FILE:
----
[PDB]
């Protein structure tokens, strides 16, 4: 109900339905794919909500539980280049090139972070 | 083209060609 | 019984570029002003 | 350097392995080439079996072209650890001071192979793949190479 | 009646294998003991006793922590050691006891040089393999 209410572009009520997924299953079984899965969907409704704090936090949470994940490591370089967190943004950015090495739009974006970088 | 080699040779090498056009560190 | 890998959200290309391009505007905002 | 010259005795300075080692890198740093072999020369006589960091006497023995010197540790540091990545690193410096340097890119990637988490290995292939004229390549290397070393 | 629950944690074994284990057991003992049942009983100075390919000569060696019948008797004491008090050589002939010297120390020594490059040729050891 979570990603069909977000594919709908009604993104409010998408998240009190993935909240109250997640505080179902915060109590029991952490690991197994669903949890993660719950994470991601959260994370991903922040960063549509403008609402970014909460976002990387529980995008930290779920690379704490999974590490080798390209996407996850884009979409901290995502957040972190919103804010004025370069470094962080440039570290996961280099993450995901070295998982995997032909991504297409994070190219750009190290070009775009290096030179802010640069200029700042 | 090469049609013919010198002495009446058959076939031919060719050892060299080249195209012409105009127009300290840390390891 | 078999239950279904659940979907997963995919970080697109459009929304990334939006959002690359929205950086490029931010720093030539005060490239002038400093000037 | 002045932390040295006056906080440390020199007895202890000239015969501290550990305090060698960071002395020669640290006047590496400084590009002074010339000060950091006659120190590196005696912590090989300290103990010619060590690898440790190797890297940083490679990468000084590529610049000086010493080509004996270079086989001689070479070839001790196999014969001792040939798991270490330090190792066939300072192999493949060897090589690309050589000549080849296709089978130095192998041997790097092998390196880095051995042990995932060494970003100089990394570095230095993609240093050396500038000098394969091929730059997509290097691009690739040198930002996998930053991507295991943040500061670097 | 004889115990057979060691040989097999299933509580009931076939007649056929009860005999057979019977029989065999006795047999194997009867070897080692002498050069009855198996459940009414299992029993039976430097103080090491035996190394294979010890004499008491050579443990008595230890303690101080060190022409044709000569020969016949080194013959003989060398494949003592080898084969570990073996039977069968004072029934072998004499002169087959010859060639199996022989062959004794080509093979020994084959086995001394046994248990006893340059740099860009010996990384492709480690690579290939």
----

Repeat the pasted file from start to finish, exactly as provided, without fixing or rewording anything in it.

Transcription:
[PDB]
């Protein structure tokens, strides 16, 4: 109900339905794919909500539980280049090139972070 | 083209060609 | 019984570029002003 | 350097392995080439079996072209650890001071192979793949190479 | 009646294998003991006793922590050691006891040089393999 209410572009009520997924299953079984899965969907409704704090936090949470994940490591370089967190943004950015090495739009974006970088 | 080699040779090498056009560190 | 890998959200290309391009505007905002 | 010259005795300075080692890198740093072999020369006589960091006497023995010197540790540091990545690193410096340097890119990637988490290995292939004229390549290397070393 | 629950944690074994284990057991003992049942009983100075390919000569060696019948008797004491008090050589002939010297120390020594490059040729050891 979570990603069909977000594919709908009604993104409010998408998240009190993935909240109250997640505080179902915060109590029991952490690991197994669903949890993660719950994470991601959260994370991903922040960063549509403008609402970014909460976002990387529980995008930290779920690379704490999974590490080798390209996407996850884009979409901290995502957040972190919103804010004025370069470094962080440039570290996961280099993450995901070295998982995997032909991504297409994070190219750009190290070009775009290096030179802010640069200029700042 | 090469049609013919010198002495009446058959076939031919060719050892060299080249195209012409105009127009300290840390390891 | 078999239950279904659940979907997963995919970080697109459009929304990334939006959002690359929205950086490029931010720093030539005060490239002038400093000037 | 002045932390040295006056906080440390020199007895202890000239015969501290550990305090060698960071002395020669640290006047590496400084590009002074010339000060950091006659120190590196005696912590090989300290103990010619060590690898440790190797890297940083490679990468000084590529610049000086010493080509004996270079086989001689070479070839001790196999014969001792040939798991270490330090190792066939300072192999493949060897090589690309050589000549080849296709089978130095192998041997790097092998390196880095051995042990995932060494970003100089990394570095230095993609240093050396500038000098394969091929730059997509290097691009690739040198930002996998930053991507295991943040500061670097 | 004889115990057979060691040989097999299933509580009931076939007649056929009860005999057979019977029989065999006795047999194997009867070897080692002498050069009855198996459940009414299992029993039976430097103080090491035996190394294979010890004499008491050579443990008595230890303690101080060190022409044709000569020969016949080194013959003989060398494949003592080898084969570990073996039977069968004072029934072998004499002169087959010859060639199996022989062959004794080509093979020994084959086995001394046994248990006893340059740099860009010996990384492709480690690579290939």